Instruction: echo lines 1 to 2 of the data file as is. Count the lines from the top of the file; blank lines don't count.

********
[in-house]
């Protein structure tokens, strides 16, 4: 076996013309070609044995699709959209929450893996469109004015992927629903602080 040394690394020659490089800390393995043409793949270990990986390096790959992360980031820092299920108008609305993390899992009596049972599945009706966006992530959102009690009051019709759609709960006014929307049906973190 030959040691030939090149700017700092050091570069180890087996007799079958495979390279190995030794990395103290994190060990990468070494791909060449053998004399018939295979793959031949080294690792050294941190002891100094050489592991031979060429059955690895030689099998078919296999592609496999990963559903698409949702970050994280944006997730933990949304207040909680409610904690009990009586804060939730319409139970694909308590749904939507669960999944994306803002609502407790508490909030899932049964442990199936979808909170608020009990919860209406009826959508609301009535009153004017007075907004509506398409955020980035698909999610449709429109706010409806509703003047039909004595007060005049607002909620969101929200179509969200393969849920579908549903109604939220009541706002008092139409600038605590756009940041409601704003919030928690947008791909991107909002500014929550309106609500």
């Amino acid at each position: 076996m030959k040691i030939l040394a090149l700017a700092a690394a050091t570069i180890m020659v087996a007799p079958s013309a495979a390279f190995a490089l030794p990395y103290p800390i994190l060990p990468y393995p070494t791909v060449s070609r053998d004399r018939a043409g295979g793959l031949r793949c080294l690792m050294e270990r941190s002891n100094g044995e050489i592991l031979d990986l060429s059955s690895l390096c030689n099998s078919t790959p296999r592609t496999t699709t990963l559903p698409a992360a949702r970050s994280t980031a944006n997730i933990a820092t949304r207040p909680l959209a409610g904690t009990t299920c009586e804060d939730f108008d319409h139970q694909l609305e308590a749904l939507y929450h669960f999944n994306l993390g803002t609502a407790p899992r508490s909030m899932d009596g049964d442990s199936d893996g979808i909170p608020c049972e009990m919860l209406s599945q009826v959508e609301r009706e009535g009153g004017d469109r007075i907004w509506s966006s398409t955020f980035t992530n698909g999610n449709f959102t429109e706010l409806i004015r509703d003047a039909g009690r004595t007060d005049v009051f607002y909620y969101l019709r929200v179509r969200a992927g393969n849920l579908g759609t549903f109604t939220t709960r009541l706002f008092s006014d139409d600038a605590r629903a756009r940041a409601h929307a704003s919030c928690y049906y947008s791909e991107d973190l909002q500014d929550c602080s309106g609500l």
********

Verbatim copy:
[in-house]
């Protein structure tokens, strides 16, 4: 076996013309070609044995699709959209929450893996469109004015992927629903602080 040394690394020659490089800390393995043409793949270990990986390096790959992360980031820092299920108008609305993390899992009596049972599945009706966006992530959102009690009051019709759609709960006014929307049906973190 030959040691030939090149700017700092050091570069180890087996007799079958495979390279190995030794990395103290994190060990990468070494791909060449053998004399018939295979793959031949080294690792050294941190002891100094050489592991031979060429059955690895030689099998078919296999592609496999990963559903698409949702970050994280944006997730933990949304207040909680409610904690009990009586804060939730319409139970694909308590749904939507669960999944994306803002609502407790508490909030899932049964442990199936979808909170608020009990919860209406009826959508609301009535009153004017007075907004509506398409955020980035698909999610449709429109706010409806509703003047039909004595007060005049607002909620969101929200179509969200393969849920579908549903109604939220009541706002008092139409600038605590756009940041409601704003919030928690947008791909991107909002500014929550309106609500």